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Scala Tendencies and Concurrency

4 replies on 1 page. Most recent reply: Jun 5, 2008 6:09 AM by r b

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Frank Sommers

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Nickname: fsommers
Registered: Jan, 2002

Scala Tendencies and Concurrency Posted: May 7, 2008 2:00 PM
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In this brief interview Martin Odersky, creator of the Scala language, talks about design tendencies that Scala encourages, especially in comparison with Java. He also discusses Scala's approach to concurrency.

What do you think of the coding and design tendencies Scala encourages?

Leo Lipelis

Posts: 111
Nickname: aeoo
Registered: Apr, 2006

Re: Scala Tendencies and Concurrency Posted: May 7, 2008 4:24 PM
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Call me crazy, but I think if Scala and Scala IDE plug-ins continue to develop at the current pace, we're going to see a mass exodus from Java into Scala. I have Scala and the beta plug-in setup here and once in a while I play with them.

My enthusiasm for Scala is slowly building.

As far as tendencies are concerned, I have to take Martin's word for it. I'd need to use the language for half a year to a year, non-stop, to really be able to tell about the tendencies, I think.

Clojure also looks pretty good to me. So, before I commit to mastering a language, I want to see how things develop for a while.

Programs are data and data are programs is a very powerful feature of the LISP family of languages. I think in Scala there are too many special constructs to enable the "programs are data and data are programs" paradigm. Much time has passed since LISP was invented, yet no one to my knowledge came up with a way to do this except to create another LISP.

If I am wrong, I gladly accept corrections.

Alex Stojan

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Registered: Jun, 2005

Re: Scala Tendencies and Concurrency Posted: May 7, 2008 8:06 PM
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I don't know Scala (yet), but I like what I read about it so far, especially the fact that its design is focused on libraries. I think that's the right way to go.

sawan kuntala

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Nickname: kst
Registered: Aug, 2006

Re: Scala Tendencies and Concurrency Posted: May 8, 2008 8:01 AM
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I have been a fan of C++. Because of the flexibility of the language, i could express myself in more than one ways, and the flexibility of the language did not restrict my thinking. C++ looked like it had all the features that allowed me to express myself elegantly.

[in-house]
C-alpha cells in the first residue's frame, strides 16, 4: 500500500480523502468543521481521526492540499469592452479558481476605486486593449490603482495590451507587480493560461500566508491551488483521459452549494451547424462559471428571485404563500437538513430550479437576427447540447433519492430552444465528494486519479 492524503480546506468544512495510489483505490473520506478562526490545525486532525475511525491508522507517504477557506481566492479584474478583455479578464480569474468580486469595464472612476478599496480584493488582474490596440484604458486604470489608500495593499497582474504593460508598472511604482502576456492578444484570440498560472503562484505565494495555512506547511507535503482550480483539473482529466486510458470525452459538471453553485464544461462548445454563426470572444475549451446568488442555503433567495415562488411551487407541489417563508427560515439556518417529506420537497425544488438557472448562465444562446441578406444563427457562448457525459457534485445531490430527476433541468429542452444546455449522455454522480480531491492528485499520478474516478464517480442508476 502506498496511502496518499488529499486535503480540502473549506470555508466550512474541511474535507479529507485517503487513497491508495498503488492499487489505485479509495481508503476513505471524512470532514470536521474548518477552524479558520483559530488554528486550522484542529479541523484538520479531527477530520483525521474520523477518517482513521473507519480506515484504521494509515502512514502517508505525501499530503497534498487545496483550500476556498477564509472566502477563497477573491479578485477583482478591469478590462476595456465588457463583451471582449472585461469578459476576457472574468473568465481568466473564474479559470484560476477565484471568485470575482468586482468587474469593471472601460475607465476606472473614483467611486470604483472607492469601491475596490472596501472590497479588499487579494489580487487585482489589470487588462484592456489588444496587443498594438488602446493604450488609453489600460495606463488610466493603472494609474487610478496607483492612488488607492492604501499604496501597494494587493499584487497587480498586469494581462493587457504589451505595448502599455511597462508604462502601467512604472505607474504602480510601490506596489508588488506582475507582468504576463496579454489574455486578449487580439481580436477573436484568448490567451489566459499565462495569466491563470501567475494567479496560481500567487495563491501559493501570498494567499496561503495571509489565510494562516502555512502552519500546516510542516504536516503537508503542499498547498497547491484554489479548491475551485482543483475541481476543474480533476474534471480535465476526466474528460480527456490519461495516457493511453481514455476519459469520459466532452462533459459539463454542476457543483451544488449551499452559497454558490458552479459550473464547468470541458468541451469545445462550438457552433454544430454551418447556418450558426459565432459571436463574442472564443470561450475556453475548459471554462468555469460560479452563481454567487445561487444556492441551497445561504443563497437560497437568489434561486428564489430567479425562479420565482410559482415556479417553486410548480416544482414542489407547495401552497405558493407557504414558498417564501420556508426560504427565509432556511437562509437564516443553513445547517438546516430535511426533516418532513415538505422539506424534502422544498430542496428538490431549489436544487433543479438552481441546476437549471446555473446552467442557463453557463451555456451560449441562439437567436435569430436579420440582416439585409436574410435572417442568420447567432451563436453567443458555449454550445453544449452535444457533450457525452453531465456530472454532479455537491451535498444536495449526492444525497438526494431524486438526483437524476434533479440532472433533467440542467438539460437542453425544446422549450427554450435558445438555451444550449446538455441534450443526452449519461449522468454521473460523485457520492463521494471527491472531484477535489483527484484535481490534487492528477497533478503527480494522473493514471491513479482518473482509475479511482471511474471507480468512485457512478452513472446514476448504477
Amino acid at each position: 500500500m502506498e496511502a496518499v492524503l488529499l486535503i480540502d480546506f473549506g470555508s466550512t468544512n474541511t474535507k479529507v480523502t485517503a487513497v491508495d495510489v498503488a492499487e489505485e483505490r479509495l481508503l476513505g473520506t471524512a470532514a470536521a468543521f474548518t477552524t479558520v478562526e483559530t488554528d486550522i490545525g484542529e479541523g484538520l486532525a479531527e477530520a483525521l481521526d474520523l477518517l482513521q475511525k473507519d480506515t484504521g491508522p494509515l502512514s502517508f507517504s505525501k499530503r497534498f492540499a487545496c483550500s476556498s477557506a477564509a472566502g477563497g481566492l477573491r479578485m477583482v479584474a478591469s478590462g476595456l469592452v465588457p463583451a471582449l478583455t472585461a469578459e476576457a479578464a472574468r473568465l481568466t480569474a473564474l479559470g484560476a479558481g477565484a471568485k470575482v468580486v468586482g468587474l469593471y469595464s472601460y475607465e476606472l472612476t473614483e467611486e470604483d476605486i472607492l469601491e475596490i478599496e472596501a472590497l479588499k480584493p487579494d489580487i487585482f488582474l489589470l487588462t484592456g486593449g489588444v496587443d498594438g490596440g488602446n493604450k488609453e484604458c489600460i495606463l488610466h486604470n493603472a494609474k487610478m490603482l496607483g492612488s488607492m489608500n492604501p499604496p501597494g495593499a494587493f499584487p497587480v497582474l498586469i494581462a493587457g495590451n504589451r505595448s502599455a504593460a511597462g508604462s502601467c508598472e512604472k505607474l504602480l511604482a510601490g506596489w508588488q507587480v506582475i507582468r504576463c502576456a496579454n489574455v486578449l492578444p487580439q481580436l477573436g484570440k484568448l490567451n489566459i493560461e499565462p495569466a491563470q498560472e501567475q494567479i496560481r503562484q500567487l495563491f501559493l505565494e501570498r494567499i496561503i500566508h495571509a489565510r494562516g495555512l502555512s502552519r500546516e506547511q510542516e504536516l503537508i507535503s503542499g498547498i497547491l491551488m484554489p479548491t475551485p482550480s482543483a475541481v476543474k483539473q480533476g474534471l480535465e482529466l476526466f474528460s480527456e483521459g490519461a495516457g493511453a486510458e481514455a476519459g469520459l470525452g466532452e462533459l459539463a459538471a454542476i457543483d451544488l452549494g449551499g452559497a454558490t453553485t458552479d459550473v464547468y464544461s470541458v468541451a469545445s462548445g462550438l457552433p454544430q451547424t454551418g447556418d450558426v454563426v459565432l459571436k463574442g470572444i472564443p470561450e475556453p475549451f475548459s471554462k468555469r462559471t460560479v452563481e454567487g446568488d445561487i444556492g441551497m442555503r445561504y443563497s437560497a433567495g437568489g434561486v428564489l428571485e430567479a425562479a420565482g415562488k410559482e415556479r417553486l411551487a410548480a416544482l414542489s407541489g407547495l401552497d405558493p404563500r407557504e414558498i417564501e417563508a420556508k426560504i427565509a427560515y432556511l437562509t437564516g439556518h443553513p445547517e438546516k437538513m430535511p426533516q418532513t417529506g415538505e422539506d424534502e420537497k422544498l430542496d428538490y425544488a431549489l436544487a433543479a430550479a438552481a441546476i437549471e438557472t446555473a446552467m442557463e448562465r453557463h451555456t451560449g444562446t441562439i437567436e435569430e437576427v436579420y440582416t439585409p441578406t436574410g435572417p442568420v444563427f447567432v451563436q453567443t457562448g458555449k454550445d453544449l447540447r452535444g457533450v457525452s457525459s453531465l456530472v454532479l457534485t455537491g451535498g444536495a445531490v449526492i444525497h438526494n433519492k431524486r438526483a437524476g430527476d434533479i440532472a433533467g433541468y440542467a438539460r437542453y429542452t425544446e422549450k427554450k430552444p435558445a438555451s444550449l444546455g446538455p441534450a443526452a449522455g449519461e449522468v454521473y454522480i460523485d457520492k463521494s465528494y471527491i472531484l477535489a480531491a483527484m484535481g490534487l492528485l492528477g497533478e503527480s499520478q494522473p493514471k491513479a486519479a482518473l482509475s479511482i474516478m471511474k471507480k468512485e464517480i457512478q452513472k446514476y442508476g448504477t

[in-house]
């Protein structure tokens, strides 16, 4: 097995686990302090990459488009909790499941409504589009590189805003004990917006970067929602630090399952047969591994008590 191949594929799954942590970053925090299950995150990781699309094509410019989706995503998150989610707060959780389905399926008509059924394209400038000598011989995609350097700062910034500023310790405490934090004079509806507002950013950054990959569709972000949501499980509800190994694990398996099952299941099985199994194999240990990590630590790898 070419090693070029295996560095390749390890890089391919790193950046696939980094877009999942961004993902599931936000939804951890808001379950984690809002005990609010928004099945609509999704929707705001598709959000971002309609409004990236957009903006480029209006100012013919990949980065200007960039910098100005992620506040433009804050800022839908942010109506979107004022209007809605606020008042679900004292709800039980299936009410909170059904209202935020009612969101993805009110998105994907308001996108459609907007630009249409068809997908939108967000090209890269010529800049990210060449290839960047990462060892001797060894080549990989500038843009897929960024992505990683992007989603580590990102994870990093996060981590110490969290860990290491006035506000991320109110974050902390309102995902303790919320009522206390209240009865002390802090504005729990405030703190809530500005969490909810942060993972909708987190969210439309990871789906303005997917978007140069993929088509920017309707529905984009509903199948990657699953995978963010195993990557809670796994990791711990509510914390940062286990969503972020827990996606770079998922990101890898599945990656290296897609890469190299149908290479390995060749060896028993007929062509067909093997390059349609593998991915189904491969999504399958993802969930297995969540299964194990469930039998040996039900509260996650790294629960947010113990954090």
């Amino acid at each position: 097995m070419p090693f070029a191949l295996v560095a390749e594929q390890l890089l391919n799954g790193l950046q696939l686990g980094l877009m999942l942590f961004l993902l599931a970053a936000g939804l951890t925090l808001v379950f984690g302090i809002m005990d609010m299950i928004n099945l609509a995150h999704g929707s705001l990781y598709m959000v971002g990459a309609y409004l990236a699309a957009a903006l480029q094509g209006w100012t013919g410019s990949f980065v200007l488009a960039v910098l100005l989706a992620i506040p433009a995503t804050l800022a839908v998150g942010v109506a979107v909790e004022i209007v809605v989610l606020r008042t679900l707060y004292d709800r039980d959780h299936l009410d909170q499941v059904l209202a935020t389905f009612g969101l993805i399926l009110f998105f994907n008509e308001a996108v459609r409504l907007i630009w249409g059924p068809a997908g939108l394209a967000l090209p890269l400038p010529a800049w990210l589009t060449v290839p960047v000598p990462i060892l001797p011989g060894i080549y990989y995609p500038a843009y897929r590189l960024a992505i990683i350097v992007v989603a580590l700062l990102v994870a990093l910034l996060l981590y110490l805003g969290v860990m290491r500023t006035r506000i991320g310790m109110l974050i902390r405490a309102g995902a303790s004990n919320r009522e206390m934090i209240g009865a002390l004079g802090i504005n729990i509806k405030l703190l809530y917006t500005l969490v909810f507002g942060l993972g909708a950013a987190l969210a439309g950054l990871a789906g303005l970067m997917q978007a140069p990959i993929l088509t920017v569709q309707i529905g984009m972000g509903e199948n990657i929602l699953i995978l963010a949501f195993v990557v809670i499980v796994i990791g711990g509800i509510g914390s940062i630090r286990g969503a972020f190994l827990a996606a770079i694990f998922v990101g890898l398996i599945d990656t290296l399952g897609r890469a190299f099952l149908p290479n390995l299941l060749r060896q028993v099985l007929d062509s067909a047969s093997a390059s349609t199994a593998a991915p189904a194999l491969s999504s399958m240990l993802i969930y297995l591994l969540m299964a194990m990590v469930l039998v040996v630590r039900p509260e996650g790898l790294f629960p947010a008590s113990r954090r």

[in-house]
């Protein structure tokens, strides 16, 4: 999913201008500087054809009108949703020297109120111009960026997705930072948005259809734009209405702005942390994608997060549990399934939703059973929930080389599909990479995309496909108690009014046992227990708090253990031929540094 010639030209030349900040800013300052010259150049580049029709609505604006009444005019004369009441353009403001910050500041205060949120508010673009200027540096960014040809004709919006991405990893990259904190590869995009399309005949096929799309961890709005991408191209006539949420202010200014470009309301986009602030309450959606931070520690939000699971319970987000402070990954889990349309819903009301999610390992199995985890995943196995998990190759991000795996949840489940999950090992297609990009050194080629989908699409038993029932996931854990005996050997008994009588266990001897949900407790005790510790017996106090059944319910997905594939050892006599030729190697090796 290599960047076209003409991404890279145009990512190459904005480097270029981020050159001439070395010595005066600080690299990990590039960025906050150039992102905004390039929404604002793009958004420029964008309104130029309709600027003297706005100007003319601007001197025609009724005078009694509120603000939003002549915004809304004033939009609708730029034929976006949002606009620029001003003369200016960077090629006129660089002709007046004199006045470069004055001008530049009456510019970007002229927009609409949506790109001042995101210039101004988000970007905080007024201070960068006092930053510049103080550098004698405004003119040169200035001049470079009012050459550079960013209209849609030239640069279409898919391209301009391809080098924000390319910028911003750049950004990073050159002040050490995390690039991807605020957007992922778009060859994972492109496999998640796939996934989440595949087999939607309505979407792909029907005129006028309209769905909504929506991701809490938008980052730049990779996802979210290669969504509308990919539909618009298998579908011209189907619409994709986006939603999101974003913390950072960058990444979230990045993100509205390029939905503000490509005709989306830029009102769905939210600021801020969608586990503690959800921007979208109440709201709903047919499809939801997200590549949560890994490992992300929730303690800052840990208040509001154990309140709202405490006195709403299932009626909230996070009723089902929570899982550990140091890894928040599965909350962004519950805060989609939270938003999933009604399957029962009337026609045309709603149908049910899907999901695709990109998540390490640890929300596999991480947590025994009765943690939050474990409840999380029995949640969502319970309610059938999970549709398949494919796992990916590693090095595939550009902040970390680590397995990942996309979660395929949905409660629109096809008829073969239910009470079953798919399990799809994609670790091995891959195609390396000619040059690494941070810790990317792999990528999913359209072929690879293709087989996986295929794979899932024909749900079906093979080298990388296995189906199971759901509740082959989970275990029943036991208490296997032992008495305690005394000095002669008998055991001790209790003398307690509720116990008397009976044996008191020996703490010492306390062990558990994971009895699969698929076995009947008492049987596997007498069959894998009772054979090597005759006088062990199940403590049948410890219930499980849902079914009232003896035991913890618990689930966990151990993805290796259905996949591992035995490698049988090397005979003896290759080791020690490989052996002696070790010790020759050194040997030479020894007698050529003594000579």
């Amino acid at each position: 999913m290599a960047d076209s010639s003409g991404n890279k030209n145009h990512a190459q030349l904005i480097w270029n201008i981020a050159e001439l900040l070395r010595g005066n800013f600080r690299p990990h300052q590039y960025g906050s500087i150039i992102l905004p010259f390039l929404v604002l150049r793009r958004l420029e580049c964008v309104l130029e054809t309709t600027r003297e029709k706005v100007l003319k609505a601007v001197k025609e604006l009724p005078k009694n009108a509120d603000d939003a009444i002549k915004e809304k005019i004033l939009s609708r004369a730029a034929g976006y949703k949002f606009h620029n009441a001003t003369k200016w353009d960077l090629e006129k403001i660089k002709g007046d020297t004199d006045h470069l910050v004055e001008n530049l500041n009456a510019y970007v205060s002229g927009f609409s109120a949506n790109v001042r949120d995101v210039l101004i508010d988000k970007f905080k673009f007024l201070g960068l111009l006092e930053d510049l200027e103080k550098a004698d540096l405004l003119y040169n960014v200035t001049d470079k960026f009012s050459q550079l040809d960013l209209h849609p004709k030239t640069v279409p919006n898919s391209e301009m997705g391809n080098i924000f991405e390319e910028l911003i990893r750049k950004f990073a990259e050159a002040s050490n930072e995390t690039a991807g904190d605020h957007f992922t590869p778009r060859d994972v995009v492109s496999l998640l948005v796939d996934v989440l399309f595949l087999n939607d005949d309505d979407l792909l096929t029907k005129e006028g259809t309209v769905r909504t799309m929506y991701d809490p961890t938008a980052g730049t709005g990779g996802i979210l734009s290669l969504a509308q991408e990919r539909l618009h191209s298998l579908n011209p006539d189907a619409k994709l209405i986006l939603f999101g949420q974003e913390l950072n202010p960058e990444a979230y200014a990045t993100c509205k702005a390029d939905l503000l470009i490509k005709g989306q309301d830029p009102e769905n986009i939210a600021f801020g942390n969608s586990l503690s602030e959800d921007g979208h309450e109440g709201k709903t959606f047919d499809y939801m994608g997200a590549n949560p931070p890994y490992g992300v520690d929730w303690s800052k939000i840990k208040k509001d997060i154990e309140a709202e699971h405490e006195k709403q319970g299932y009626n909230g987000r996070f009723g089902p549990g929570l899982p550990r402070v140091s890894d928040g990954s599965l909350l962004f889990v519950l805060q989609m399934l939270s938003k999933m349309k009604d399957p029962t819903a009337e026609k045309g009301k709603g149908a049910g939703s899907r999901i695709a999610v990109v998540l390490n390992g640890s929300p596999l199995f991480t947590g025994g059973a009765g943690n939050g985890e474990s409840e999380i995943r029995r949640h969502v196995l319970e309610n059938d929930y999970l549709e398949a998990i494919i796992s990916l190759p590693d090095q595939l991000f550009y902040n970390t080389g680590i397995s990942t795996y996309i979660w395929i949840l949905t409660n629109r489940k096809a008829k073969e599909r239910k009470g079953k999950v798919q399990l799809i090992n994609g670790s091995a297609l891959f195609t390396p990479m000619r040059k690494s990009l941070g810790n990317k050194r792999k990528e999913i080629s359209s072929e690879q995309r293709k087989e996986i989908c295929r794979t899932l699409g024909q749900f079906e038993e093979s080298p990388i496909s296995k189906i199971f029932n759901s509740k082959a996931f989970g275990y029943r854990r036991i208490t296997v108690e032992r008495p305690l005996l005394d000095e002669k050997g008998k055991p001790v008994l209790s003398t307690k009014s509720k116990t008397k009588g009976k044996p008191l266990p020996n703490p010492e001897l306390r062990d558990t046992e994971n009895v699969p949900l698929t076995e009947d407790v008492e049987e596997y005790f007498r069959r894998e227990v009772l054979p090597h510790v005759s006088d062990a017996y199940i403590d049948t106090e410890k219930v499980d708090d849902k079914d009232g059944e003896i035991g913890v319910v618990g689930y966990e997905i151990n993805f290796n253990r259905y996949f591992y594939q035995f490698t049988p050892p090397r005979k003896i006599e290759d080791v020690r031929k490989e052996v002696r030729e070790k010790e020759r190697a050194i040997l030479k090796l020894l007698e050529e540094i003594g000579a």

When i started in Java, i always felt Java was forcing me to code and design in a particular way, and i can do nothing about it. I felt like my creativity was being restricted by the lack of flexibility in Java.

Now, I am learning Scala, and i absolutely love it. Inconsistent syntax and "_"'s confuse me at times(may be because I am a beginner) but the flexibility and support for functional and object oriented paradigms truly amaze me.

r b

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Nickname: jkb
Registered: Jun, 2008

Re: Scala Tendencies and Concurrency Posted: Jun 5, 2008 6:09 AM
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[quote="Martin Odersky"]
That said, currently by far the most popular approach to concurrency is Scala's actor library. This provides for threads that communicate by message passing. Messages are asynchronous, and the receiver of a message can control with pattern matching which kind messages it is prepared to act on at any time. This is almost exactly the same approach as the one followed by the Erlang programming language. I often hear the argument that Erlang-style actors could also be emulated in Java or other programming languages. I don't think this is true. To precisely emulate these actors, you need pattern matching, and only very few languages provide that.[/quote]

This sounds a bit like JavaSpaces to me. Could someone please let me know what makes this really special? And why would someone want to emulate something "precisely"? Each language has it's own quirks and features, thus 100% emulation is not always possible, and not always what you want.

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